Armstead out for Sunday’s Dolphins opener. And insight on Berrios, Holland, Fangio

Dolphins left tackle Terron Armstead will miss Sunday’s opener at the Los Angeles Chargers (4:25 p.m., CBS) because of assorted injuries.

The Dolphins ruled Armstead out with ankle, knee and back injuries. Kendall Lamm is expected to start at left tackle; he played well at left tackle in a Jan. 1 game at New England before sustaining an ankle injury and also played well in preseason.

“My confidence is high [in Lamm],” coach Mike McDaniel said. “He’s shown me as consistent as anyone what I can expect from him. He has been through the rigors of the NFL journey that’s not a lottery pick and come out a better version than he came in. Where he was last year to this year is not even close.”

Lamm said of Sunday’s game: “This isn’t my first rodeo.”

Lamm and right tackle Austin Jackson must contend with Chargers pass rushers Joey Bosa and Khalil Mack.

Per Pro Football Focus’ Ryan Smith, the Dolphins had a 67.2 pass block grade when Armstead played, but just 42.7 when he didn’t last season.

Three other Dolphins were given designations on the week’s final injury report: Elijah Campbell (knee) is out. Cornerback Justin Bethel (knee) and tight end Julian Hill are questionable.


Defensively, the Dolphins had four sacks against the Chargers in their 23-17 loss last December, but Justin Herbert still carved them up, completing 39 of 51 passes for 367 yards.

All six passes thrown to Mike WIlliams were caught, for 116 yards, with Xavien Howard allowing three of those completions for 97 yards.

Of the 13 passes thrown to Keenan Allen, 12 were caught for 92 yards.

Austin Ekeler caught all eight of his targets for 59 yards against six different Dolphins — all of whom are still on the team except Eric Rowe.

The Chargers repeatedly targeted Kader Kohou (who allowed 11 of 15 passes to be caught for 83 yards and a touchdown) and Jerome Baker (all five passes thrown against him were caught for 35 yards).

The Dolphins must hope that Vic Fangio’s zone-heavy defense will have more success. The Dolphins blitzed Herbert on 26 of his 51 throws, and he handled the blitz well, even though three of the Dolphins’ sacks came on blitzes. But Herbert also tormented Miami when he wasn’t blitzed, completing 22 of 25 passes in that situation.

The hope is that Fangio’s defense, which is good at disguising, confuses Herbert. ESPN’s Dan Orlovsky noted that Herbert has thrown four interceptions in four games against Denver when Fangio was head coach of the Broncos, and Orlovsky said Fangio’s scheme seemed to have a role in each of those picks.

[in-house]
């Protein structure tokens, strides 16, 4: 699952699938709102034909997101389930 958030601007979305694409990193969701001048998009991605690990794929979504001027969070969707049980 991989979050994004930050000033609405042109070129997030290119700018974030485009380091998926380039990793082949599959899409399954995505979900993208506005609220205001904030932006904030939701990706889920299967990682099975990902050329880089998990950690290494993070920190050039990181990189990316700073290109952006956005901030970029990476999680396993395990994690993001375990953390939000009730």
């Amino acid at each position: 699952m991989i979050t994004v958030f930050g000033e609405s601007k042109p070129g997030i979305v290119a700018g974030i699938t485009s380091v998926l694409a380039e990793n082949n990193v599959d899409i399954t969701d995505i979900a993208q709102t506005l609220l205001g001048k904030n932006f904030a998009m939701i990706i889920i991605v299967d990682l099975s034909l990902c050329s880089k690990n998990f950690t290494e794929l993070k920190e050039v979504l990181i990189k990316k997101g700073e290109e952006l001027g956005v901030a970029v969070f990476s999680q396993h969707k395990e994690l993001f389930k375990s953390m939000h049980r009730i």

But Herbert also threw eight touchdowns in those four games against Fangio’s Broncos.

Braxton Berrios’ offensive targets with the Jets dropped from 55 and 65 in 2020 and 2021 to 32 last season. He figures to be well above 32 this season if he opens the season as the Dolphins’ No. 3 wide receiver.

Berrios, last week, was asked this: “A lot of times when a player is outstanding in one area, they can kind of get typecast. You’re known as a return specialist who’s very good at that. Is it in the back of your mind to establish yourself that much more as a wide receiver as well?”

His answer: “I think that was a big point of this camp and hopefully I did a good enough job for a long enough time to establish that. And the only thing that matters is what this locker room thinks, what the people in this building think and that’s the only thing I’m concerned about. I hope I did a good enough job there.”

Berrios said returning to the city where he played college football has “been incredible. I grew up a Miami Hurricanes fan and that’s where I wanted to go to college and I was able to live that out. And I also grew up a Miami Dolphins fan, and to be here now and to literally be living out my second dream as a kid is incredible. This city, this town, these fans — I got very close to them for four years in Miami and especially that last one and I take a lot of pride in being here and representing the city of Miami.”

Safety Jevon Holland gave an interesting answer when asked what’s it like to have a defensive coordinator (Fangio) who pops into every position group’s meetings.

“I would hope he is,” Holland said. “He’s the DC. I mean it’s his job. It’s his job to know everybody’s job because if something goes wrong, I’m going to look to him. I’m looking at my position coach, but I’m looking at Vic like, ‘This is your defense; you curated it out of thin air some time ago. I hope you know what I’m supposed to be doing.’ So I think it’s good. I don’t think it’s like — I’m not like starstruck, ‘oh my God Vic’s in here.’ I’m just like, ‘OK, appreciate it, coming in here making sure everything’s going well.’ That’s kind of how I see it.”

But Holland also said this about the personal accountability he feels about the defense being run correctly, in his role as one of the key signal-callers.

“I feel all the weight on my shoulders,” Holland said. “I see everything because I’m back there. So if somebody’s misaligned, if something happens wrong, I want them to look at me so that I can help them correct it. That’s what I signed up for.”